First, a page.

Reviews: Ray LaMontagne’s “God Willin’ & the Creek Don’t Rise”
“God Willin’ & the Creek Don’t Rise”, Ray LaMontagne’s fourth studio album, is clearly something different; it is billed as the first album from Ray LaMontagne and the Pariah Dogs, a studio super group consisting of drummer Jay Bellerose, bassist Jennifer Condos, guitarist Eric Haywood, keyboardist Patrick Warren, and pedal steel guitarist Greg Leisz (whom Wilco fans should be fond of and familiar with). With this addition, the dusty-voiced songwriter has created a new and distinct sound. Where in previous albums the instrumentation served only as a backdrop to LaMontagne’s commanding vocals, here the Pariah Dogs’ talent is unmistakable and irrepressible, complementing that of their lead man throughout. The result is an album that is both balanced and invigorating, and the most consistently satisfying effort from LaMontagne since his debut “Trouble”.
The Pariah Dogs announce their presence on the opening track, “Repo Man”, a scratchy blend of blues, funk, and dark country rock. LaMontagne still manages to steal the show with his growling vocals, but it is the plaintive guitar and combative bass line that give his indignant lyrics true substance. It is the beginning to an album that effuses confidence, a satisfying message given that “God Willin’” is also the first self-produced album from the notoriously shy LaMontagne.
The first half of the ten song album is full of standouts, including three ballads: “New York City’s Killing Me”, “Are We Really Through”, and the album’s title track. LaMontagne fans will be familiar with lyrics appealing to lost loves and yearning for backwoods seclusion, but it is the color and substance behind them that separate such songs from those of older albums. Even the purposefully empty “Are We Really Through”, performed almost exclusively by LaMontagne and shaped by noticeable imperfections in acoustic picking, is a distinct departure from the rest of the album.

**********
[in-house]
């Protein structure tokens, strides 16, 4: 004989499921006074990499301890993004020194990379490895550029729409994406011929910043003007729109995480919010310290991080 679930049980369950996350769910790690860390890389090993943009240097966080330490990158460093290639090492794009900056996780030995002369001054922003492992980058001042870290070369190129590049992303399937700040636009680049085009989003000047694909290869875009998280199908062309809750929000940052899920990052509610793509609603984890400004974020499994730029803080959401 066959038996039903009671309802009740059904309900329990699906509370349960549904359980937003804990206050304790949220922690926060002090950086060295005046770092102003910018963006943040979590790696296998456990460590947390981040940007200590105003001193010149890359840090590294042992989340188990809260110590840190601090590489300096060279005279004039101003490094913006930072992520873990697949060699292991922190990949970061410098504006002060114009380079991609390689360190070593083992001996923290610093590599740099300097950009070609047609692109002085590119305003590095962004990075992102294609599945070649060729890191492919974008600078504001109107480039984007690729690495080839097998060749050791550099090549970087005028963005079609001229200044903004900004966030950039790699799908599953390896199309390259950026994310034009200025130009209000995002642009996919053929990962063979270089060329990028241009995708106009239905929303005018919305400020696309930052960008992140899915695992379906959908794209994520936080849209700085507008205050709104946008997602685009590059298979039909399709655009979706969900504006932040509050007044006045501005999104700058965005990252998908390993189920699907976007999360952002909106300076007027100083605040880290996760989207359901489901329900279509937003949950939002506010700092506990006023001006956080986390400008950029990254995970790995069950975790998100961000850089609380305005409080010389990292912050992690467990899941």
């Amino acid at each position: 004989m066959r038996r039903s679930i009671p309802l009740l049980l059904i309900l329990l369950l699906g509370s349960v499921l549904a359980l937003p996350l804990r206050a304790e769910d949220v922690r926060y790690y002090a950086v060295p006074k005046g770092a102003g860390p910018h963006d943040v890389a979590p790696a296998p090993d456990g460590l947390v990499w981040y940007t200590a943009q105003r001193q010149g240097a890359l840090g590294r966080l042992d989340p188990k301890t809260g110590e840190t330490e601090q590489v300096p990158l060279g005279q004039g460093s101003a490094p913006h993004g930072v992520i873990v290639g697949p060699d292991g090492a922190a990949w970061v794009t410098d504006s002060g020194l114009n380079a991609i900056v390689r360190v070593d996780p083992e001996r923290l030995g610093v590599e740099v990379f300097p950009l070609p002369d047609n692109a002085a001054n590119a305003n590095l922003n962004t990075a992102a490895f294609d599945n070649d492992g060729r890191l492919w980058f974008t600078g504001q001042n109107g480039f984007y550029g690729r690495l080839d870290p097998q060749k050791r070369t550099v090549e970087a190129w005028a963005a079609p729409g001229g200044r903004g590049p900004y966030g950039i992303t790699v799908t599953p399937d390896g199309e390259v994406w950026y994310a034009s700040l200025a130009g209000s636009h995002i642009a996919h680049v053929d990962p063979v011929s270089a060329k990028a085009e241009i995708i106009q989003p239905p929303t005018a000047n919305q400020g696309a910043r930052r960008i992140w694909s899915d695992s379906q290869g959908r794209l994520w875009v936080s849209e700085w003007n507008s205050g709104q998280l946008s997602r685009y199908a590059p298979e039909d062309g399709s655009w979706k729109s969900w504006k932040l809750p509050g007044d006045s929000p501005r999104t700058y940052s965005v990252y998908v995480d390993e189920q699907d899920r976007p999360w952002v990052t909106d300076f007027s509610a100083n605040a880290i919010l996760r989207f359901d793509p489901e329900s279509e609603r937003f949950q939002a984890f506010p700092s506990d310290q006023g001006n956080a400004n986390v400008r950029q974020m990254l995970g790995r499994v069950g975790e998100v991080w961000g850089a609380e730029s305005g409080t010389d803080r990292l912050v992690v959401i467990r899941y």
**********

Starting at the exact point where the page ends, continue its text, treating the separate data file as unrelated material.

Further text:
“God Willin’s” single “Beg Steal or Borrow” is a catchy, chugging piece of country rock with enough momentum to carry the album through its somewhat weaker second half. “This Love is Over” is unique as a jazz piece with enough soul to make Bill Withers proud, and the banjo driven “Old Before Your Time” combines a melancholic message with a warm, folky delivery. Neither, however, is able to completely draw attention away from what is clearly the album’s empty patch. Placed back to back, “For the Summer” and “Like Rock & Roll & Radio” are redolent of thinner songs from LaMontagne’s past.
LaMontagne puts his new bandmates to work in the album’s closing number—a smoky, stomping piece of Americana entitled “Devil’s in the Jukebox”. The choice to end with such an edge is a measured one, and reflects LaMontagne’s new direction and new lineup. Pieced together, “God WIllin’ & the Creek Don’t Rise” is a success, managing to blend the raw and gritty texture of “Trouble” with the lighter, more fluid feel that shapes much of “Gossip in the Grain” and “Till the Sun Turns Black”. He is that rare artist who seems able to evolve with each new album without betraying his initial, inherent style. It is a special talent, and one that should have listeners loyally waiting for whatever evolution comes next.